WASHINGTON, March 1, 2016 —
Navy Senior Chief Petty Officer Edward C. Byers Jr. made swift life-and-death decisions when he and his team rescued an American hostage in Afghanistan while also neutralizing threats surrounding him, Deputy Defense Secretary Bob Work said today.
The deputy secretary inducted Byers into the Pentagon’s Hall of Heroes a day after President Barack Obama presented the nation’s highest military award to the Navy SEAL for his heroic actions in a December 2012 mission.
Byers is the 3,497th service member to be awarded the Medal of Honor out of nearly 40 million U.S. men and women who have served in wartime, Work told an a Pentagon auditorium audience of Byers’ family, friends, SEAL teammates, other Medal of Honor recipients, and military leaders such as Navy Secretary Ray Mabus and Chief of Naval Operations Navy Adm. John Richardson.
Work asked Byers to stand and face the crowd, and then asked those who’ve served to stand and salute the newest Medal of Honor recipient and Hall of Heroes inductee.
‘Coolness Under Fire’
Work made note of Byers’ 11 deployments, nine combat tours, eight recognitions for valor -- including five Bronze Stars -- and two Purple Hearts.
“Ed Byers' humility, precision, coolness under fire, selflessness and incredible warrior spirit would seem too fantastical for us to believe,” Work said, if Byers’ actions were a Hollywood movie script. “But his deadly skill and willingness to sacrifice himself to save [an American doctor’s] life is anything but fantastical.”
Work said what special operators like Byers do in a hostage rescue mission is one of the most complex, dangerous and demanding operations they perform.
Work said that as their name implies, Navy SEALs are ready to fight against any foe from the land, sea, under the sea and from the air. “They will not be defeated by any loss … they will not be intoxicated by success. They will never hide from failure,” he added.
The missions carried out by Navy SEALs since the United States was attacked by terrorists on Sept. 11, 2001, have always been “at the sharp edge of the spear, again and again in Iraq, Afghanistan and elsewhere, over 15 years of continuous war,” Work said.
“They truly embody the phrase ‘uncommon valor is a common virtue,’” he added.
And while the military has asked a lot of its special operators during the last 15 years of war, “they have always answered the call,” Work said. “And they have suffered a heavy price,” he added.
By honoring Byers' valor and sacrifice, Work said, the nation will always remember the fallen, and today in particular, it is Byers’ friend and teammate, Navy Petty Officer 1st Class Nicolas Checque, the first assaulter in that operation who was mortally wounded and later died.
Work took a moment to pay tribute to the 2,349 American service members who paid the ultimate sacrifice in service of the United States while serving in Afghanistan in Operation Enduring Freedom, the longest war in U.S. history, and the many who returned home to start life anew.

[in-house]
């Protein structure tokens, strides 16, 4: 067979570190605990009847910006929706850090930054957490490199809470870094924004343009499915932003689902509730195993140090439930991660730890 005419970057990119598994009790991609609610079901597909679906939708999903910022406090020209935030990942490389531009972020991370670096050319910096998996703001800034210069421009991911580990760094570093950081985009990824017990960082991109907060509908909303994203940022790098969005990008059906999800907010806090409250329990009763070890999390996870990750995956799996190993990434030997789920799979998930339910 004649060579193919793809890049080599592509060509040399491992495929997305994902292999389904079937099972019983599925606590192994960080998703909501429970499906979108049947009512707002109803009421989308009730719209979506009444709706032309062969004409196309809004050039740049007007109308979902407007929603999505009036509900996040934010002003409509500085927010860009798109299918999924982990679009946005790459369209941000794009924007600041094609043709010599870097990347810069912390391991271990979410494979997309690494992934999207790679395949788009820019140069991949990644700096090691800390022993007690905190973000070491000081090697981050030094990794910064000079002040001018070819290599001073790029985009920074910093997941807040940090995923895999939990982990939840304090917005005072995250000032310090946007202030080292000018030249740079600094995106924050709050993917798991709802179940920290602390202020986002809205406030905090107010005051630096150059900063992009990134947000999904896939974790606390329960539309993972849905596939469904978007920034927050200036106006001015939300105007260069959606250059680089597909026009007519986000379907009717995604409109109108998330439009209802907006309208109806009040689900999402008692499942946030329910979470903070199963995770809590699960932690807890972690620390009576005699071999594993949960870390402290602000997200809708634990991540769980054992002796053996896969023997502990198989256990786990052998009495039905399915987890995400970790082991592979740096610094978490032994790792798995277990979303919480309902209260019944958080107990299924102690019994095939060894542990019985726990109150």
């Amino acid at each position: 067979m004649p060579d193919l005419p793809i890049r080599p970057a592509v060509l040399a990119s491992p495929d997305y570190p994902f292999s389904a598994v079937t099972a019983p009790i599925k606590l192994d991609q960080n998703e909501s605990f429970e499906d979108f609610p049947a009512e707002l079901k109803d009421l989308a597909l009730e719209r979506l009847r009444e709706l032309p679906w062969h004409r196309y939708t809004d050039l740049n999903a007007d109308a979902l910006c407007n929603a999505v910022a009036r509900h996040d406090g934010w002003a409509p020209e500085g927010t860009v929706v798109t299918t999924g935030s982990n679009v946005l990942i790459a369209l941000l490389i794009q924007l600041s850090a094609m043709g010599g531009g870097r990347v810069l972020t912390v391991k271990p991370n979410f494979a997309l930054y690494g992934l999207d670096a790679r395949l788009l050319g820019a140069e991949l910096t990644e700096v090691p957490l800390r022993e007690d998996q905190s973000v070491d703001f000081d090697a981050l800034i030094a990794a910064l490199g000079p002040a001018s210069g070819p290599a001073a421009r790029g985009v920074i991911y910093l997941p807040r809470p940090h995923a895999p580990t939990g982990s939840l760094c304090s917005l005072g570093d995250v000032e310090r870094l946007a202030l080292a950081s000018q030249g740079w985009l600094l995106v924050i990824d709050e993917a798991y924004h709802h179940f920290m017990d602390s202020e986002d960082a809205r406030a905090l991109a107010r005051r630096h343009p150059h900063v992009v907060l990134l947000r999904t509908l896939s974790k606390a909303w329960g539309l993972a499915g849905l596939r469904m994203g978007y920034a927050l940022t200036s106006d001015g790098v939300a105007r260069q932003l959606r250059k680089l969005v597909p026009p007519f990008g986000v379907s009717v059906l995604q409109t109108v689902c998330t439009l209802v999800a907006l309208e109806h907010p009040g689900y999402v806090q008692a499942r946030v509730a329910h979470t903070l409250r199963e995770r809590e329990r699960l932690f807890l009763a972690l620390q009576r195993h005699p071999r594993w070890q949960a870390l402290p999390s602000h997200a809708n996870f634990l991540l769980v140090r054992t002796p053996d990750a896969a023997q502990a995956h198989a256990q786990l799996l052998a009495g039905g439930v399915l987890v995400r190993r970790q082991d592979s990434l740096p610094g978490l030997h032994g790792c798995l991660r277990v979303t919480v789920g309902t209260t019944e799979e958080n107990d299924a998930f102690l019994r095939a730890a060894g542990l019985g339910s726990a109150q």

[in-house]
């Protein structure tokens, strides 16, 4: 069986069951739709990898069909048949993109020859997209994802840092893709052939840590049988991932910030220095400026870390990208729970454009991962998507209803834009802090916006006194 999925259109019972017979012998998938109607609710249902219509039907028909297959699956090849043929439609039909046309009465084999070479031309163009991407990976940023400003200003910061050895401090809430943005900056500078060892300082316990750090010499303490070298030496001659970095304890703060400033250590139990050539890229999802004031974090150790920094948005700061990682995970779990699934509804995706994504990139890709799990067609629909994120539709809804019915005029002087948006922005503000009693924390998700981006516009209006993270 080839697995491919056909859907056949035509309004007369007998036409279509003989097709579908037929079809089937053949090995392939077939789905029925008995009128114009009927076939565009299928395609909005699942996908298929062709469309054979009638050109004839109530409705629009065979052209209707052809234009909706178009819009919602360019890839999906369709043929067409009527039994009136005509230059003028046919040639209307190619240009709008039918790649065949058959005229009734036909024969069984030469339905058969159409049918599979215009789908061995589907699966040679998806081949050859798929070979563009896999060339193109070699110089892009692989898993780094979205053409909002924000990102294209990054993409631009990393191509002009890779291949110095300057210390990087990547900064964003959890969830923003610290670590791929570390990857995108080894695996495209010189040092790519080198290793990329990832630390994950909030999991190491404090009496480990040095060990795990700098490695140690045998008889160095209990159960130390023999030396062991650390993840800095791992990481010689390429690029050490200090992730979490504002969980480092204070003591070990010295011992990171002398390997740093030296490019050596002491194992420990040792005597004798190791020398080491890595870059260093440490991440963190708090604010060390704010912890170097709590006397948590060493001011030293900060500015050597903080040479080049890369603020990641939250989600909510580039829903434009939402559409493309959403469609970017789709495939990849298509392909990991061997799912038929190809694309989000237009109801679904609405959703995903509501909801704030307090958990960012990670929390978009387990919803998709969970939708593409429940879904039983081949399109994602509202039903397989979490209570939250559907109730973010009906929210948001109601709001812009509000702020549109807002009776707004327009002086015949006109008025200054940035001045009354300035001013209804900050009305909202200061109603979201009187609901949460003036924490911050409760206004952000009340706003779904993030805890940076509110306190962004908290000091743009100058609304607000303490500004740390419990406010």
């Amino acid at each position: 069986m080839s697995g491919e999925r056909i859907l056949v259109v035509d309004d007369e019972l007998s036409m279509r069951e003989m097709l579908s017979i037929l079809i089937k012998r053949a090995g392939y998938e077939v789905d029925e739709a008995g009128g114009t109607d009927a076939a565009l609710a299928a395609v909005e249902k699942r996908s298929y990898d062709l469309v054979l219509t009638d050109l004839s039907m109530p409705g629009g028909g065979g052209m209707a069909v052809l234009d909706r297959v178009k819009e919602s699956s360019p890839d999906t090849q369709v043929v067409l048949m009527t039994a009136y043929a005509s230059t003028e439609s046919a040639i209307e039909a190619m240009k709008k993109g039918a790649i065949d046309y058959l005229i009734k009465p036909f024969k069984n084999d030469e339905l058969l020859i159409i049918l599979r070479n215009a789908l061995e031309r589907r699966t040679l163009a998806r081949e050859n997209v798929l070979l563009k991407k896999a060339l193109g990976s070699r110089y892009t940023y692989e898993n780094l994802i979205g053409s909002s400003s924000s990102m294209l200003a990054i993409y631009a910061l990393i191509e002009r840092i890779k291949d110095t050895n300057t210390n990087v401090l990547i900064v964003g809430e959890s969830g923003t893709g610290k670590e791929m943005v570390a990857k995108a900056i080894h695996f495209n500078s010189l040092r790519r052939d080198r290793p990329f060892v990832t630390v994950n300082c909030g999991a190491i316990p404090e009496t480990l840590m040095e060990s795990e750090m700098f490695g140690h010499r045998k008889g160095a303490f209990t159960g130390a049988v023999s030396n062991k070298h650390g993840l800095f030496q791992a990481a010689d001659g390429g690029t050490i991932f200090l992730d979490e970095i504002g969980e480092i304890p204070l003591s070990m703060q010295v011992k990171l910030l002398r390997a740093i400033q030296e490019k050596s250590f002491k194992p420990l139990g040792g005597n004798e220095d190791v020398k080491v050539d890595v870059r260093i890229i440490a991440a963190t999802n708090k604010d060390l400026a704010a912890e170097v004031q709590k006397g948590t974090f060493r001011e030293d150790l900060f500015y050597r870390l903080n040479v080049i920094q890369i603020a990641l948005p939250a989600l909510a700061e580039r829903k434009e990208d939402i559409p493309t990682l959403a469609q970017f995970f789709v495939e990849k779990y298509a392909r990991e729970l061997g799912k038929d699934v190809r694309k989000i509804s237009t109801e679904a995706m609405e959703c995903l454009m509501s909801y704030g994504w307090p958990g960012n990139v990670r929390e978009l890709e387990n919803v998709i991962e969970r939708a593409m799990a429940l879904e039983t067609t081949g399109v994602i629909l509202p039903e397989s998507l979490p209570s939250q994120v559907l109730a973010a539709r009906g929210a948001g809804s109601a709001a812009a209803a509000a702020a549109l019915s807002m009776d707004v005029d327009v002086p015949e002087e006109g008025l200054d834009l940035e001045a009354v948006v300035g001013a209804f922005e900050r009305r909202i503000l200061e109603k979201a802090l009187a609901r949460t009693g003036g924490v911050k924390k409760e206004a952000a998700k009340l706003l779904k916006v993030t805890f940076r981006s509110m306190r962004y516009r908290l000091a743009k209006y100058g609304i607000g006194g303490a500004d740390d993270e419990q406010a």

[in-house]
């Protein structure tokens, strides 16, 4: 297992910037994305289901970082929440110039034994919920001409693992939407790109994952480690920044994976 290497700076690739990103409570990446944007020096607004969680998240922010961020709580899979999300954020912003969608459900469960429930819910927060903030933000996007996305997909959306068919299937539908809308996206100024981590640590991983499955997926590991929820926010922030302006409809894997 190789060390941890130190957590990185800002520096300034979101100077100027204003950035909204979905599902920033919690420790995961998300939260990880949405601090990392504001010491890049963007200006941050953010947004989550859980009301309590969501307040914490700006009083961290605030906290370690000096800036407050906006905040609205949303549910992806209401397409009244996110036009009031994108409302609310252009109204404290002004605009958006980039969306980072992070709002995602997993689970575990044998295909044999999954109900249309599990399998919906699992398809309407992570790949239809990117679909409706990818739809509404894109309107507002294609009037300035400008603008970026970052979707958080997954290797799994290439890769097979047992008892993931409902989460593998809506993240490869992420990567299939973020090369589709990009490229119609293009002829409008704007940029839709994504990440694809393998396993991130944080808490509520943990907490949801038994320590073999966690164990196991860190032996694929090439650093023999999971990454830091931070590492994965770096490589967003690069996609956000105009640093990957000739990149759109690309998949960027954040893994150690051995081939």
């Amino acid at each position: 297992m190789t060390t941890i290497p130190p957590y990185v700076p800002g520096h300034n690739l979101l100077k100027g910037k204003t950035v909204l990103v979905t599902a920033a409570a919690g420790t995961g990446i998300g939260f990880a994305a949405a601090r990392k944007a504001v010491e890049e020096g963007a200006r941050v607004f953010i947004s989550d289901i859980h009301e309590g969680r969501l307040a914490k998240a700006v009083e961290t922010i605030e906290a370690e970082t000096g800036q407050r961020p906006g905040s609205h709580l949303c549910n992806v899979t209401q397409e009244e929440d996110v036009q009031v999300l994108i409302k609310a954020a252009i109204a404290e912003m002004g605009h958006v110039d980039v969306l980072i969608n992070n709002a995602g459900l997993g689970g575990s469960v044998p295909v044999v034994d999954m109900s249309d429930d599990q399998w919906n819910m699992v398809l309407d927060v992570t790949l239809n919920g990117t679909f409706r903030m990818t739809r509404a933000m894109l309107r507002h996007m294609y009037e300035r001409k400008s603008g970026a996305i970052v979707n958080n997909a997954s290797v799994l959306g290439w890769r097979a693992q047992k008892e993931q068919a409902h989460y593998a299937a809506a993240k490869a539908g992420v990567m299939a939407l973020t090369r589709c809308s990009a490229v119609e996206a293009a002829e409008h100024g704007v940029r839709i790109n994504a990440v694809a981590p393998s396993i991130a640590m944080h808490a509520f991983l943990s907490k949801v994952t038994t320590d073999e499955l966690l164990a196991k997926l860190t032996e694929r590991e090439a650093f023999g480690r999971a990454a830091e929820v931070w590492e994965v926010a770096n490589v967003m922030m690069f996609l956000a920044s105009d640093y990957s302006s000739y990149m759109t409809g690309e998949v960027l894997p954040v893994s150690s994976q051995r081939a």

“Senior Chief Byers, your story represents the very best of American fighting men and women, and it preserves the memory of your comrades and Nicolas Checque,” he said.
Teammate Inseparable From Award
Recognizing what he called his heroes – family, faith and the special operators’ brotherhood -- Byers told the audience those heroes are the reason he stood at the podium today.
“Nic Checque was a brother, a warrior and a friend,” he said. “And though I’ve said this repeatedly, this award is inseparable from his death.”
Checque embodied what it means to be a Navy SEAL, Byers said, his emotions audible. “He was hard as nails, never quit, and had a never-fail mentality,” carrying out some of the most difficult missions the team was assigned.
But Checque paid the ultimate sacrifice doing what he loved on the battlefield, “because that’s what brothers do – they will lay down their lives for you,” he said.
Because Byers and his teammates have been to many funerals at Arlington National Cemetery and have seen “too many good men buried,” he said many people might ask what keeps him going after such loss.
“The answer, without question, is the brotherhood,” he said.
Byers said he was speaking of his comrades last in his remarks for a reason.
“I want to emphasize I am no different than any of my teammates. I’m certain any one of them would have taken the same actions that I did that day,” Byers said, noting he feels a sense of responsibility with the recognition that has been bestowed upon him.
“My brothers who are still fighting are still in the shadows and deserve to share the spotlight,” he told the audience. And special operators are quiet professionals “who do not seek special recognition for their actions,” he added.
Receiving the Medal of Honor and being inducted into the Pentagon Hall of Heroes humbles him as he represents the Navy and special operators, Byers said. “My only desire is my representation is something my brothers I serve with would be proud of, because ‘The deed is all, not the glory.’”
(Follow Terri Moon Cronk on Twitter: @MoonCronkDoD)